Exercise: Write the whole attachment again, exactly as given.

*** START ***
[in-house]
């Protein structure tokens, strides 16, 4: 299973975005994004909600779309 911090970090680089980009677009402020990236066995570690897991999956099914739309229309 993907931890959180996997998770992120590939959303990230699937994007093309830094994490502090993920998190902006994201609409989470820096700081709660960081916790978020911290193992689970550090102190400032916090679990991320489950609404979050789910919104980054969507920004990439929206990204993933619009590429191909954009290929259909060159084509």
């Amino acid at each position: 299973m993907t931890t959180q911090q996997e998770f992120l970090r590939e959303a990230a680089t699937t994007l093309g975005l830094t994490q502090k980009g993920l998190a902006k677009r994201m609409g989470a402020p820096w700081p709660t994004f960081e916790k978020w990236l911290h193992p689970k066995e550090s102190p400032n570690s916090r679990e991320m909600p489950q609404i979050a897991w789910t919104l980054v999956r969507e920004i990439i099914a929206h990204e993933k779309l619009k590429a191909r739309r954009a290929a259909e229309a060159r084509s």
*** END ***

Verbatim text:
[in-house]
């Protein structure tokens, strides 16, 4: 299973975005994004909600779309 911090970090680089980009677009402020990236066995570690897991999956099914739309229309 993907931890959180996997998770992120590939959303990230699937994007093309830094994490502090993920998190902006994201609409989470820096700081709660960081916790978020911290193992689970550090102190400032916090679990991320489950609404979050789910919104980054969507920004990439929206990204993933619009590429191909954009290929259909060159084509």
């Amino acid at each position: 299973m993907t931890t959180q911090q996997e998770f992120l970090r590939e959303a990230a680089t699937t994007l093309g975005l830094t994490q502090k980009g993920l998190a902006k677009r994201m609409g989470a402020p820096w700081p709660t994004f960081e916790k978020w990236l911290h193992p689970k066995e550090s102190p400032n570690s916090r679990e991320m909600p489950q609404i979050a897991w789910t919104l980054v999956r969507e920004i990439i099914a929206h990204e993933k779309l619009k590429a191909r739309r954009a290929a259909e229309a060159r084509s």